USFWS responds to recent red wolf criticism

Published 6:34 pm Friday, November 11, 2016

The United States Fish and Wildlife Service is pushing back against criticism of its decision to halt red wolf reintroductions into the wild.

USFWS came under fire once again after a new report surfaced last month, calling into question the Service’s interpretation of scientific data.

Cynthia Dohner, USFWS regional director, issued a response Thursday: “We took several documents into consideration relative to management actions we proposed for the captive population that we believe align with our collective recovery objective. … As we considered all of this information, we simply concluded we need a higher success rate in maintaining genetic diversity and ensuring the long-term survival of the species.”

Service officials based part of their decision to scale back the Red Wolf Recovery Program on the lack of sustainability in the population. That viewpoint of unsustainability may not be accurate, according to some.

“As the scientific team conducting the population viability analysis (PVA) of the future status of red wolves, we were pleased at USFWS’ desire to use the best available science to inform decision-making. Unfortunately, the September 12th decision on the future of the Red Wolf Recovery Program included many alarming misinterpretations of the PVA as justification for the final decision,” stated a letter signed by the PVA team’s members.

“The most conspicuous misinterpretation of these results in the USFWS decision is focused on the SSP — that ‘the species is not secured in captivity’ and that ‘with no changes to current management, the species will likely be lost within the next decade.’”

Both letters reference the Service’s Sept. 12 decision announcing that it would secure its captive population of red wolves and reduce the area for the population in the wild from five counties in eastern North Carolina to only Dare County. The program began decades ago, but USFWS halted reintroductions into the wild last year.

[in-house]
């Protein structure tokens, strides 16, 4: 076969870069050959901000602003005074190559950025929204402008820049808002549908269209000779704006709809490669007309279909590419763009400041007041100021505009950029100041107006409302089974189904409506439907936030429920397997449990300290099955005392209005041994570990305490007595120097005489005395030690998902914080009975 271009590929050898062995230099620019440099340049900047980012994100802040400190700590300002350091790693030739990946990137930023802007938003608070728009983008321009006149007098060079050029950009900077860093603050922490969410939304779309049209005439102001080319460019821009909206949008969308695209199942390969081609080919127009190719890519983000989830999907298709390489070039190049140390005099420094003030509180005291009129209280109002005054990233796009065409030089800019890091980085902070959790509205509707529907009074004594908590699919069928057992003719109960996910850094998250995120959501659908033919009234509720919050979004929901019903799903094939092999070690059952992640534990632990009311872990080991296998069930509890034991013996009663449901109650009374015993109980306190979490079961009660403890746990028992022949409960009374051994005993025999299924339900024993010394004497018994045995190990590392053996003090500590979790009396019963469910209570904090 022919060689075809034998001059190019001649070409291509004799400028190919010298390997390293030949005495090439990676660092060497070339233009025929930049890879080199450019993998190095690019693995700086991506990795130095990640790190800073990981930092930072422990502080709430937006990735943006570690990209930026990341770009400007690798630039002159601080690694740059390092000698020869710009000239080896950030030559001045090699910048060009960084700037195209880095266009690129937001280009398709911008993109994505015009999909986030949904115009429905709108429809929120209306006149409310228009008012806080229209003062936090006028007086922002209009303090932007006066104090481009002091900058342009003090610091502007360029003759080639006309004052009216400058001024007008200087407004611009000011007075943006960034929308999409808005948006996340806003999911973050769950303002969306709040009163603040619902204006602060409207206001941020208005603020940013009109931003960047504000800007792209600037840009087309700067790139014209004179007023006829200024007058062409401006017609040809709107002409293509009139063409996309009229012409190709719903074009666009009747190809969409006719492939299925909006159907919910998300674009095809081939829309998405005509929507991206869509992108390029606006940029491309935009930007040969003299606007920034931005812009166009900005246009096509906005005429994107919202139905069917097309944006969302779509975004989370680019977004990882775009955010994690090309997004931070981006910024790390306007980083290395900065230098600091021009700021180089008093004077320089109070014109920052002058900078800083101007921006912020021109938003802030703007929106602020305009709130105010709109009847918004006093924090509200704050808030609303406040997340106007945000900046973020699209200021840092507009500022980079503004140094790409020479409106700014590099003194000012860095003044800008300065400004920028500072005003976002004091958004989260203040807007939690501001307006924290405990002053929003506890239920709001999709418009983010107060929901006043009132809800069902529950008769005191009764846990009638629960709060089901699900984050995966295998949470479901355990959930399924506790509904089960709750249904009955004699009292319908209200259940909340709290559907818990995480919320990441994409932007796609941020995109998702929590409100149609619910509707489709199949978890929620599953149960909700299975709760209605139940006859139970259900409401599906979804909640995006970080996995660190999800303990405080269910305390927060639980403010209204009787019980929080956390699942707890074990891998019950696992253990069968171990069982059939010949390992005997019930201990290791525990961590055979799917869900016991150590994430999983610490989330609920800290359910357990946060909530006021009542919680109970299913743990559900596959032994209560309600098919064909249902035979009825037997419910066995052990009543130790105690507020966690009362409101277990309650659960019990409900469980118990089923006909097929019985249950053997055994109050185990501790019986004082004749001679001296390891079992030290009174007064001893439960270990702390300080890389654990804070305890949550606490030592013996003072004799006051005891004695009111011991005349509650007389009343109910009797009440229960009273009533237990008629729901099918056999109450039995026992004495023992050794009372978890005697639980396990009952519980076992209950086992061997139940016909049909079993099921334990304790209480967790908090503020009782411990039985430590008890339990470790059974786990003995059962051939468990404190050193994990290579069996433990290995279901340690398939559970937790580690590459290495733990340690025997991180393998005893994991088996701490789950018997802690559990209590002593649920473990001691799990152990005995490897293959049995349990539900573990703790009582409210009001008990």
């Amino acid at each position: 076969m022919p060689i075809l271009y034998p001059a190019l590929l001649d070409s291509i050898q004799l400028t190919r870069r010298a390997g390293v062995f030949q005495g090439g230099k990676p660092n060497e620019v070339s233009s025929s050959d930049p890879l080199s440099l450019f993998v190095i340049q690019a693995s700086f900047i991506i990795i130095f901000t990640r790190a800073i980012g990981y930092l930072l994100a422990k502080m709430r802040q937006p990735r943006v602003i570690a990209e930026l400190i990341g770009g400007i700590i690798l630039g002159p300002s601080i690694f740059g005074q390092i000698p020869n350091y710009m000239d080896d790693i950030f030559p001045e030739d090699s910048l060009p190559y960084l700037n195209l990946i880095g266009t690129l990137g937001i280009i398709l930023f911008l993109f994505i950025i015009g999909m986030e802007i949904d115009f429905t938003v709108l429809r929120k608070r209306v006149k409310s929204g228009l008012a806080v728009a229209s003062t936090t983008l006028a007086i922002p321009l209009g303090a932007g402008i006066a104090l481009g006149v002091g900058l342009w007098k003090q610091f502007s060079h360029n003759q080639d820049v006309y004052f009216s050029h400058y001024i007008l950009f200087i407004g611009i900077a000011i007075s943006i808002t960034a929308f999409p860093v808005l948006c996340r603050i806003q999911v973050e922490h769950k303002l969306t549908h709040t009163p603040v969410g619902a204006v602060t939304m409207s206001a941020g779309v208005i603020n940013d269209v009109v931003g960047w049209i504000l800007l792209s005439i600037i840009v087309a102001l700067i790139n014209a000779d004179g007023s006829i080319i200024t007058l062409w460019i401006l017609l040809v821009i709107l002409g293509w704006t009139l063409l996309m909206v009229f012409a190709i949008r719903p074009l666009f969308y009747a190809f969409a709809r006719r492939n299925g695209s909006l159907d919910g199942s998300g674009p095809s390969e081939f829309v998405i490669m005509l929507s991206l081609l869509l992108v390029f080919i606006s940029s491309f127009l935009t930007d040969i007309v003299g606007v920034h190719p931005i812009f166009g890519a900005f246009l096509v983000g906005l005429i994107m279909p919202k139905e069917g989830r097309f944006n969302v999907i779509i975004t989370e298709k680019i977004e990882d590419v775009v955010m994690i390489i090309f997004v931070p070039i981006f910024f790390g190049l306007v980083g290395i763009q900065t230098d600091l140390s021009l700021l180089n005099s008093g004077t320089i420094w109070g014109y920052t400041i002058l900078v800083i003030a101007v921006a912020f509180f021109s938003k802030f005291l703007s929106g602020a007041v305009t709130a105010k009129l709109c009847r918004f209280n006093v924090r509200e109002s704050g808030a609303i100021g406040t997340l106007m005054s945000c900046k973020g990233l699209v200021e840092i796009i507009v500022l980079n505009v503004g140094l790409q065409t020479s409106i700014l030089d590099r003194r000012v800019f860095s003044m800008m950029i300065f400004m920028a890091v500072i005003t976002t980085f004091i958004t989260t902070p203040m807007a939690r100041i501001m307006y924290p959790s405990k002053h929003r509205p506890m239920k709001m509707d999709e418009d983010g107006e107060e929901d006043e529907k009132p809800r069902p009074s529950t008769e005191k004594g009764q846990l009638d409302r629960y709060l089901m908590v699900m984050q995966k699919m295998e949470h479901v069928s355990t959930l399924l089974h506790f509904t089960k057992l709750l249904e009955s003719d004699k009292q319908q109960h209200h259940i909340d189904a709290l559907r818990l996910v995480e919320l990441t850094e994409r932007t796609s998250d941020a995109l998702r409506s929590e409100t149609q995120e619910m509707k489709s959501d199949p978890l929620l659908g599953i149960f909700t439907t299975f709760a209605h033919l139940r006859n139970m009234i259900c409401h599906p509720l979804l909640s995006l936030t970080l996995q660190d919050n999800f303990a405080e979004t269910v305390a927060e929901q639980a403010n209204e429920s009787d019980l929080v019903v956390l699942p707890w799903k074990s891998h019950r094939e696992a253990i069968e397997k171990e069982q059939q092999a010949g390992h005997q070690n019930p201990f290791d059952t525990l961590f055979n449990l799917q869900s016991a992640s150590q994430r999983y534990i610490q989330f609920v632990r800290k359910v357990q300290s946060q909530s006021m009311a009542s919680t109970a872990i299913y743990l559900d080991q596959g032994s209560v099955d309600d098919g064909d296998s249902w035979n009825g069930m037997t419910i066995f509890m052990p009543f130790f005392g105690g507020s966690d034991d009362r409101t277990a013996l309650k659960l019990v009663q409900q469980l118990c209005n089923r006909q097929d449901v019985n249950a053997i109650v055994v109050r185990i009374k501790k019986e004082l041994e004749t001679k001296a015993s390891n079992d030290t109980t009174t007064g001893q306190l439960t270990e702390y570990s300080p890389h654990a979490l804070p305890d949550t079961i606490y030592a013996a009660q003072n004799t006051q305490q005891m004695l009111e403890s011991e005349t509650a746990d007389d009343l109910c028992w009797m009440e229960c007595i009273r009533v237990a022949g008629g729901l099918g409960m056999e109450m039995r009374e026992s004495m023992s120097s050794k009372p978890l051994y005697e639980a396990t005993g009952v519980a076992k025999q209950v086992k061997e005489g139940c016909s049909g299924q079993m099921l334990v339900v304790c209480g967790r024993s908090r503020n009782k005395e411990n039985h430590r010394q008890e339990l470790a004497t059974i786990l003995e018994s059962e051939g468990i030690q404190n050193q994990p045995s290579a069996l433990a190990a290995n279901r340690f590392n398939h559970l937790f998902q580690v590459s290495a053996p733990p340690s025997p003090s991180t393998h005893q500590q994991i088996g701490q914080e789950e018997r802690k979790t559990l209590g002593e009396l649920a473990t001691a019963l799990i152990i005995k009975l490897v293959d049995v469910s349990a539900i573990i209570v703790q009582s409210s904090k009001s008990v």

A federal district court issued an injunction Sept. 29 to halt the Service’s capture of red wolves in the wild, unless they pose an imminent danger, after three conservation groups argued against the Sept. 12 decision.

The PVA team’s letter continues: “A singular focus on the SSP (captive population) will no doubt result in extinction of red wolves in the wild. … We request that USFWS take our statements in this letter into account as you progress with decision-making.”

“We continue to hear some out there talking about how we’ve abandoned the program,” said Jeff Fleming, USFWS assistant regional director of external affairs, in a previous interview. “What we’re doing is the complete opposite of that.”

Dohner wrote that the genetic diversity goal of the wolf population has dropped in the past 17 years, and the Sept. 12 decision is an attempt to focus on and reduce risk to the captive population.

“The Service’s analysis over the past three years has led us to conclude there is a need to further reduce potential risks to the captive population if we are able to save the red wolf from extinction,” she wrote.

Fleming said USFWS is open to suggestions from all parties and welcomes the input.

“This work’s never easy. … It’s going to take everybody,” he said. “We’re committed to doing the best we can.”